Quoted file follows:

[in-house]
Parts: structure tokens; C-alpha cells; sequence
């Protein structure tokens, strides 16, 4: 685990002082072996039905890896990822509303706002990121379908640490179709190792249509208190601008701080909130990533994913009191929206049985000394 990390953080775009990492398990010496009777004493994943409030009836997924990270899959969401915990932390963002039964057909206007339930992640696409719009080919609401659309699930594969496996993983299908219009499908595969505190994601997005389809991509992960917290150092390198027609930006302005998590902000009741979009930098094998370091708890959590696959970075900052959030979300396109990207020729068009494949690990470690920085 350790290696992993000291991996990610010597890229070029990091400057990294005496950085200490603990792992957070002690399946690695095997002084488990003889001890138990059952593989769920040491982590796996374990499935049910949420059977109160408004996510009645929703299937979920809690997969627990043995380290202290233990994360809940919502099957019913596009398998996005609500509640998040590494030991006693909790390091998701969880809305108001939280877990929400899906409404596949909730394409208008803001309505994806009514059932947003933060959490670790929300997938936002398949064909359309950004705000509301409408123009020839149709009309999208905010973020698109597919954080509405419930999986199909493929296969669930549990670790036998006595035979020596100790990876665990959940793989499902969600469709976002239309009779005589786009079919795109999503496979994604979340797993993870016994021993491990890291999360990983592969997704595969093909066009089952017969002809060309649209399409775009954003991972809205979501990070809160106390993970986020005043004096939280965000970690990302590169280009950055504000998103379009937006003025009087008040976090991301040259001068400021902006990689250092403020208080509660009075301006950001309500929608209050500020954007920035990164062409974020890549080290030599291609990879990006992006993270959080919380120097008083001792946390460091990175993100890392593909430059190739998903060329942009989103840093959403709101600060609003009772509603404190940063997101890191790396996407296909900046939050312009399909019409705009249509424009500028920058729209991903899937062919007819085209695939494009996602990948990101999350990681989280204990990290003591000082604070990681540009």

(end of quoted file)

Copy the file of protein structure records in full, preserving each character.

[in-house]
Parts: structure tokens; C-alpha cells; sequence
């Protein structure tokens, strides 16, 4: 685990002082072996039905890896990822509303706002990121379908640490179709190792249509208190601008701080909130990533994913009191929206049985000394 990390953080775009990492398990010496009777004493994943409030009836997924990270899959969401915990932390963002039964057909206007339930992640696409719009080919609401659309699930594969496996993983299908219009499908595969505190994601997005389809991509992960917290150092390198027609930006302005998590902000009741979009930098094998370091708890959590696959970075900052959030979300396109990207020729068009494949690990470690920085 350790290696992993000291991996990610010597890229070029990091400057990294005496950085200490603990792992957070002690399946690695095997002084488990003889001890138990059952593989769920040491982590796996374990499935049910949420059977109160408004996510009645929703299937979920809690997969627990043995380290202290233990994360809940919502099957019913596009398998996005609500509640998040590494030991006693909790390091998701969880809305108001939280877990929400899906409404596949909730394409208008803001309505994806009514059932947003933060959490670790929300997938936002398949064909359309950004705000509301409408123009020839149709009309999208905010973020698109597919954080509405419930999986199909493929296969669930549990670790036998006595035979020596100790990876665990959940793989499902969600469709976002239309009779005589786009079919795109999503496979994604979340797993993870016994021993491990890291999360990983592969997704595969093909066009089952017969002809060309649209399409775009954003991972809205979501990070809160106390993970986020005043004096939280965000970690990302590169280009950055504000998103379009937006003025009087008040976090991301040259001068400021902006990689250092403020208080509660009075301006950001309500929608209050500020954007920035990164062409974020890549080290030599291609990879990006992006993270959080919380120097008083001792946390460091990175993100890392593909430059190739998903060329942009989103840093959403709101600060609003009772509603404190940063997101890191790396996407296909900046939050312009399909019409705009249509424009500028920058729209991903899937062919007819085209695939494009996602990948990101999350990681989280204990990290003591000082604070990681540009």